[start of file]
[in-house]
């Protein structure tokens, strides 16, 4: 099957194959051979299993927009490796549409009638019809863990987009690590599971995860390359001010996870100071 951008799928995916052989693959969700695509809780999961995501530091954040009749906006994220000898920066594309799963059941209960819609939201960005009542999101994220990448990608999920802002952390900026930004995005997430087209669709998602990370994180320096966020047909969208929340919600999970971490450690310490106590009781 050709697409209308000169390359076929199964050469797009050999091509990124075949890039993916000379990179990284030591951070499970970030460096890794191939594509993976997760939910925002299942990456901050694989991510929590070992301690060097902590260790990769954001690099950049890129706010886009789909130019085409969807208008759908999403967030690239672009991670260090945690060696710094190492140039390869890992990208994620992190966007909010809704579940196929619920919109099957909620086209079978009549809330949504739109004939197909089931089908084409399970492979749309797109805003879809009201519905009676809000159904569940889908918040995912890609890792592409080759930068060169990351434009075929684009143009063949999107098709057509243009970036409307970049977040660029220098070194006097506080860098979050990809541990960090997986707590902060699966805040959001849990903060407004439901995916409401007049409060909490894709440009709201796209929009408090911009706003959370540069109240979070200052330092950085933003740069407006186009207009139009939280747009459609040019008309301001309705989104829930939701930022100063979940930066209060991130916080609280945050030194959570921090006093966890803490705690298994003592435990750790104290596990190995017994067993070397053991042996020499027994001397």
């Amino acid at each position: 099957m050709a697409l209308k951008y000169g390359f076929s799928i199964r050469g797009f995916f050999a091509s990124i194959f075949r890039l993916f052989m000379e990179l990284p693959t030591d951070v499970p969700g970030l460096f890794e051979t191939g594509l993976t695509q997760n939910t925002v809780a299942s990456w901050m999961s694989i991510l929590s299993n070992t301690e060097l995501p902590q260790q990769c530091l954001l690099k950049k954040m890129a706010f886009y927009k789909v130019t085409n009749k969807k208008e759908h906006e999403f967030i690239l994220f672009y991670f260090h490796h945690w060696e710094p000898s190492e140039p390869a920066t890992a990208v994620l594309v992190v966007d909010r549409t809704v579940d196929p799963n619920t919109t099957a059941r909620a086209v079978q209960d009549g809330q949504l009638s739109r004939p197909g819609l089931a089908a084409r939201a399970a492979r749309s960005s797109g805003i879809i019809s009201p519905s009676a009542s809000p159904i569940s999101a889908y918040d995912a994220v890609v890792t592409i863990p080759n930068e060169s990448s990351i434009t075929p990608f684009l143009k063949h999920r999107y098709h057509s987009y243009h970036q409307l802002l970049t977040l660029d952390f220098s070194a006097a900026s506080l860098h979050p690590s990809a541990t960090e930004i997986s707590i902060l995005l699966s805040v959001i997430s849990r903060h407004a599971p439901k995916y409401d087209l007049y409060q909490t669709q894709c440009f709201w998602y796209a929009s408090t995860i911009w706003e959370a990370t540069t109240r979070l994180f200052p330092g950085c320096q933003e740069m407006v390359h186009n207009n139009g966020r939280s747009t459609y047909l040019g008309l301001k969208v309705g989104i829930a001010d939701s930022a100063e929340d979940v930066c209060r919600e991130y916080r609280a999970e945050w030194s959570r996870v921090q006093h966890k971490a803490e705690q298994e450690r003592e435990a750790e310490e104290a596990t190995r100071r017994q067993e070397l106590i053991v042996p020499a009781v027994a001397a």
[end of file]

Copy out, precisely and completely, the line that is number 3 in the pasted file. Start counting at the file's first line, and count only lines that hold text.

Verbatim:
């Amino acid at each position: 099957m050709a697409l209308k951008y000169g390359f076929s799928i199964r050469g797009f995916f050999a091509s990124i194959f075949r890039l993916f052989m000379e990179l990284p693959t030591d951070v499970p969700g970030l460096f890794e051979t191939g594509l993976t695509q997760n939910t925002v809780a299942s990456w901050m999961s694989i991510l929590s299993n070992t301690e060097l995501p902590q260790q990769c530091l954001l690099k950049k954040m890129a706010f886009y927009k789909v130019t085409n009749k969807k208008e759908h906006e999403f967030i690239l994220f672009y991670f260090h490796h945690w060696e710094p000898s190492e140039p390869a920066t890992a990208v994620l594309v992190v966007d909010r549409t809704v579940d196929p799963n619920t919109t099957a059941r909620a086209v079978q209960d009549g809330q949504l009638s739109r004939p197909g819609l089931a089908a084409r939201a399970a492979r749309s960005s797109g805003i879809i019809s009201p519905s009676a009542s809000p159904i569940s999101a889908y918040d995912a994220v890609v890792t592409i863990p080759n930068e060169s990448s990351i434009t075929p990608f684009l143009k063949h999920r999107y098709h057509s987009y243009h970036q409307l802002l970049t977040l660029d952390f220098s070194a006097a900026s506080l860098h979050p690590s990809a541990t960090e930004i997986s707590i902060l995005l699966s805040v959001i997430s849990r903060h407004a599971p439901k995916y409401d087209l007049y409060q909490t669709q894709c440009f709201w998602y796209a929009s408090t995860i911009w706003e959370a990370t540069t109240r979070l994180f200052p330092g950085c320096q933003e740069m407006v390359h186009n207009n139009g966020r939280s747009t459609y047909l040019g008309l301001k969208v309705g989104i829930a001010d939701s930022a100063e929340d979940v930066c209060r919600e991130y916080r609280a999970e945050w030194s959570r996870v921090q006093h966890k971490a803490e705690q298994e450690r003592e435990a750790e310490e104290a596990t190995r100071r017994q067993e070397l106590i053991v042996p020499a009781v027994a001397a």